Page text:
IN his message for the new years’ World Day of Peace, observed by Vatican every January 1 for the last 46 years, Pope Benedict XVI had for its theme and title one of the best-known Gospel beatitudes: Blessed are the peacemakers!
The Pope says that what makes this statement something true and real in and imperative to human existence is the fact that “Jesus’ beatitude tells us that peace is both a messianic gift and the fruit of human effort. . . It is the fruit of the reciprocal gift, of a mutual enrichment, thanks to the gift which has its source in God and enables us to live with others and for others. The ethics of peace is an ethics of fellowship and sharing.”
“Peace is not a dream or something utopian; it is possible. Our gaze needs to go deeper, beneath superficial appearances and phenomena, to discern a positive reality which exists in human hearts, since every man and woman has been created in the image of God and is called to grow and contribute to the building of a new world,” the Pope exhorts.
“The peacemaker,” he further explains, “is the one who seeks the good of the other, the fullness of good in body and soul, today and tomorrow. . .From this teaching one can infer that each person and every community, whether religious, civil, educational or cultural, is called to work for. . .the attainment of the common good in society at its different levels, primary and intermediary, national, international and global. . . The paths which lead to the attainment of the common good are also the paths that must be followed in the pursuit of peace.”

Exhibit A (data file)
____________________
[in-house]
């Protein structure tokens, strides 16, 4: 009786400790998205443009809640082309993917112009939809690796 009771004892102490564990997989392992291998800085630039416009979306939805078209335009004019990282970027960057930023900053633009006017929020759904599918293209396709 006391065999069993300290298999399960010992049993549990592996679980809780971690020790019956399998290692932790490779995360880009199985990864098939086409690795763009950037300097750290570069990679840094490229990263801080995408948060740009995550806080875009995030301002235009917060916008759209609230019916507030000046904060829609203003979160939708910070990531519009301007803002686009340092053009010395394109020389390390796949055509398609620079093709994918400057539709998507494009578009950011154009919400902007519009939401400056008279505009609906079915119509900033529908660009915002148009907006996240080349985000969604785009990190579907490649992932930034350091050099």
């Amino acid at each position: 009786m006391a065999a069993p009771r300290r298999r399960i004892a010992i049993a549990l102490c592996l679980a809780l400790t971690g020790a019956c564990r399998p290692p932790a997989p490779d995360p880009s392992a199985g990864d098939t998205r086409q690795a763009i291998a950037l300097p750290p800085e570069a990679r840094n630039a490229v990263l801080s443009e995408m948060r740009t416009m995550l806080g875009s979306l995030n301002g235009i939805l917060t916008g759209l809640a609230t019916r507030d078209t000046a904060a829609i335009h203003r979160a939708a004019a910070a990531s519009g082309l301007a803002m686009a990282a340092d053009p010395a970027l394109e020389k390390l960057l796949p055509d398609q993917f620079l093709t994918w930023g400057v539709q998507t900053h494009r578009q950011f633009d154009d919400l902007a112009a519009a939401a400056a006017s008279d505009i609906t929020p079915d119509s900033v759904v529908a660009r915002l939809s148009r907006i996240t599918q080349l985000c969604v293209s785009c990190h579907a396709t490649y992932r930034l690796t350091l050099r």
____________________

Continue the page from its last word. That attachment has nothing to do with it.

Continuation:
He then recommends how to pursue these paths in the spheres of valuing the sacredness of life and marriage, religious freedom, and economic rights (“In many quarters it is now recognized that a new model of development is needed, as well as a new approach to the economy”).
He makes a strong pitch for peace education, thus: “Cultural institutions, schools and universities have a special mission of peace. They are called . . . to the formation of new generations of leaders. . to the renewal of public institutions, both national and international. . . contribute to a scientific reflection which will ground economic and financial activities on a solid anthropological and ethical basis. . . to harmonize the various political currents with a view to the common good, (which) as an ensemble of positive interpersonal and institutional relationships at the service of the integral growth of individuals and groups is at the basis of all true education for peace.”
“In the end,” he concludes, “we see clearly the need to propose and promote a pedagogy of peace. This calls for a rich interior life, clear and valid moral points of reference, and appropriate attitudes and lifestyles. . . Thoughts, words and gestures of peace create a mentality and a culture of peace. . .There is a need, then, to teach people to love one another, to cultivate peace and to live with good will rather than mere tolerance.” (Peace Advocates Zamboanga)